November 4, 2013
Paul Ciancia (Photo provided by FBI/AP) Paul Ciancia (Associated Press)

When news trickled out of Los Angeles International Airport on Friday that the alleged gunman who shot his way through a security checkpoint was found with a note containing “anti-government and anti-TSA ramblings,” my first thought was of former Homeland Security secretary Janet Napolitano.

Paul Ciancia, the 23-year-old who allegedly targeted Transportation Security Administration officers during the Nov. 1 rampage, was charged with murder Saturday. TSA screener Gerardo Hernandez was killed and three others were injured. According to authorities, Ciancia’s note said he wanted to “instill fear in your traitorous minds.” But there reportedly was other evidence of Ciancia’s antigovernment bent.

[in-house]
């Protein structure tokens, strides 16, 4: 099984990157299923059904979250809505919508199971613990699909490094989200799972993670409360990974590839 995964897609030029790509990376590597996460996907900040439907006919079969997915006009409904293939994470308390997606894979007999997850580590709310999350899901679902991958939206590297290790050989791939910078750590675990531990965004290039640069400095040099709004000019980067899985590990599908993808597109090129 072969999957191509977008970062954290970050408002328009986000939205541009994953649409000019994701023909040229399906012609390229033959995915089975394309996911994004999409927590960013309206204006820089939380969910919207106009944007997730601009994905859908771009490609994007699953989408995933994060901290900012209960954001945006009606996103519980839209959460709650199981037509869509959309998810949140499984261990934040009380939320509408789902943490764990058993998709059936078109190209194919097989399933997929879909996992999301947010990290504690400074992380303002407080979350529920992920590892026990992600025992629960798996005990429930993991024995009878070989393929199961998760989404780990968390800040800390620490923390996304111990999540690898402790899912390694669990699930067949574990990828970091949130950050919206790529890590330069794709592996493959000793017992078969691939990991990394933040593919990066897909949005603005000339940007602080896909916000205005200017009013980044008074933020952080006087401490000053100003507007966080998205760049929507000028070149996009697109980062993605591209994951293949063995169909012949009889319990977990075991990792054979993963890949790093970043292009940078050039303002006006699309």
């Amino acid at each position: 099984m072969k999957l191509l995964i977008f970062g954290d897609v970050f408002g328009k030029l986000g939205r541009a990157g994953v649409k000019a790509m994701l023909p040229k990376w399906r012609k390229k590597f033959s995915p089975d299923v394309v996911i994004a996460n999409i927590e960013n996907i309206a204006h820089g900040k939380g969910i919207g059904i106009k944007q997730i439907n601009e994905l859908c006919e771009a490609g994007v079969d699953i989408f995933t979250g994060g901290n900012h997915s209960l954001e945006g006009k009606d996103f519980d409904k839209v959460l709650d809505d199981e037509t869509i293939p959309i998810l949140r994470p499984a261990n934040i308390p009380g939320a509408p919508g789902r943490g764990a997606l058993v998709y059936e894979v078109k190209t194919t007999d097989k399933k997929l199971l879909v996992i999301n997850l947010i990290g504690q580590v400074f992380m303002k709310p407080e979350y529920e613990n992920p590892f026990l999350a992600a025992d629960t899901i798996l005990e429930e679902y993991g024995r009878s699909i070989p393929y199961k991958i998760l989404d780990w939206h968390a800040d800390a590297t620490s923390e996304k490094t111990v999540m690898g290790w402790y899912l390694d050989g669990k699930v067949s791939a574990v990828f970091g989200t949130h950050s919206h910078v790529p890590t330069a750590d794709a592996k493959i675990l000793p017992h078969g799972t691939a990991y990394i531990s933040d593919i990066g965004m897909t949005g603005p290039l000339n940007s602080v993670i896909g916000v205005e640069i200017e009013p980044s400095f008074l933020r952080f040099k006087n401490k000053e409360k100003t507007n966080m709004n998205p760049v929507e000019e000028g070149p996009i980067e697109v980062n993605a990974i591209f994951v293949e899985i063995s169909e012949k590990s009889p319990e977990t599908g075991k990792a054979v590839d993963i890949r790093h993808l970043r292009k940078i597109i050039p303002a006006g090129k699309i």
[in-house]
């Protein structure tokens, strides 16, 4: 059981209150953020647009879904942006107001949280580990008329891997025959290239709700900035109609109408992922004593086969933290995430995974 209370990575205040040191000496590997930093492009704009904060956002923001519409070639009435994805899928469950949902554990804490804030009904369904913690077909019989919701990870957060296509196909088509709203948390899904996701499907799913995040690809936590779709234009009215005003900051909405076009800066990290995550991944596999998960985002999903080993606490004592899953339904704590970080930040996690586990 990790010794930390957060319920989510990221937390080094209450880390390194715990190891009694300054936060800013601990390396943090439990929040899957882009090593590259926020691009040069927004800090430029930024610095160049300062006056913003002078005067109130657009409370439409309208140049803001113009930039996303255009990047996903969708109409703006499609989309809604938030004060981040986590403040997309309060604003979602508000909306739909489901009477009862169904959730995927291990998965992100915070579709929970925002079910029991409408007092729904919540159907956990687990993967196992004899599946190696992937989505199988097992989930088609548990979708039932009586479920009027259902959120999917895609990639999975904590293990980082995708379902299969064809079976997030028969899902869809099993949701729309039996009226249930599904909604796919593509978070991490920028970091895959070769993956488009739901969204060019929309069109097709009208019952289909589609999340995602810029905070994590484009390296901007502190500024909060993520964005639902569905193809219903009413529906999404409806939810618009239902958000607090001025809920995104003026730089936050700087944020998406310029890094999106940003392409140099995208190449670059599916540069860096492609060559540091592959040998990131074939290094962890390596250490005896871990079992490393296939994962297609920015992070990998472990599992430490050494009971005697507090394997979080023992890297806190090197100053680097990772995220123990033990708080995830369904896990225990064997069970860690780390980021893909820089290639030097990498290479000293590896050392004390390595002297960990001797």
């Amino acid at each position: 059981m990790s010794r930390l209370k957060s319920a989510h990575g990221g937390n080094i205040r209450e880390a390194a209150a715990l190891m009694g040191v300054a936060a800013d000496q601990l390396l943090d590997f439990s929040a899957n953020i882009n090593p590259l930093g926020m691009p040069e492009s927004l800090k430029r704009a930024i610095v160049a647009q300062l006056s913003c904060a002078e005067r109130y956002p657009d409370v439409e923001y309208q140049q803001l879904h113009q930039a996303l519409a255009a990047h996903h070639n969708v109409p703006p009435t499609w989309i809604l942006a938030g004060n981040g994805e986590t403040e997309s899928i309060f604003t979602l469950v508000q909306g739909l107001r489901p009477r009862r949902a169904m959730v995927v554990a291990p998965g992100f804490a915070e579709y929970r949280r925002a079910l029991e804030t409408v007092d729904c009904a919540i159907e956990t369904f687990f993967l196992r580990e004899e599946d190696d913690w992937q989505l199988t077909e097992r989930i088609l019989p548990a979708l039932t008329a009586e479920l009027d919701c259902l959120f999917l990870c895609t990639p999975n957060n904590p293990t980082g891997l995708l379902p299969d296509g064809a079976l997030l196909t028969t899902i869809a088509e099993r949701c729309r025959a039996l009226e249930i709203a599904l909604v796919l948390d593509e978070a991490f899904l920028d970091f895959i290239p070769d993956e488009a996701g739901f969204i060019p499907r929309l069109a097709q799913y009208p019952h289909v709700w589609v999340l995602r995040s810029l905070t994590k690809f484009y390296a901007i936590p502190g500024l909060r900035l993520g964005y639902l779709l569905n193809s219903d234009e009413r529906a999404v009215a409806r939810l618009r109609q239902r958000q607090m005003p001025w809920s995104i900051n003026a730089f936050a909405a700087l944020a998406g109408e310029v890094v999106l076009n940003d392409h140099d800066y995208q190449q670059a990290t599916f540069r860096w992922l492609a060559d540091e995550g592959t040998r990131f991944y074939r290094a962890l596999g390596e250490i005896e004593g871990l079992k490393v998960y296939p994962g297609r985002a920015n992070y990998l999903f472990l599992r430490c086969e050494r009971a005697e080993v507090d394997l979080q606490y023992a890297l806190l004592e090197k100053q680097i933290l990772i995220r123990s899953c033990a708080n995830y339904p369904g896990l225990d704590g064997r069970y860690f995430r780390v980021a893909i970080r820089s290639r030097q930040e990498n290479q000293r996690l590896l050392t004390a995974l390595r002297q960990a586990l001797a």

As described to AP, the note appeared to contain terms and references often found in messages from antigovernment fringe groups. One of the terms was “fiat currency,” AP said. The letters NWO also were used, in apparent reference to “New World Order,” a term used by groups claiming the existence of global conspiracies.

Which brings me back to Napolitano. Three months into the first term of the Obama administration, she was excoriated for a report on right-wing extremism that was commissioned by the Bush administration. Among its many disturbing findings, one was particularly chilling. The agency assessment warned that “lone wolves and small terrorist cells embracing violent rightwing extremist ideology are the most dangerous domestic terrorism threat in the United States.”

Ciancia’s alleged actions in Terminal 3 of LAX can only be described as that of a “lone wolf” domestic terrorist. Unfortunately, what happened Friday morning was not the first such incident — and it won’t be the last.

Follow Jonathan on Twitter: @Capehartj

Jonathan Capehart is a member of the Post editorial board and writes about politics and social issues for the PostPartisan blog.
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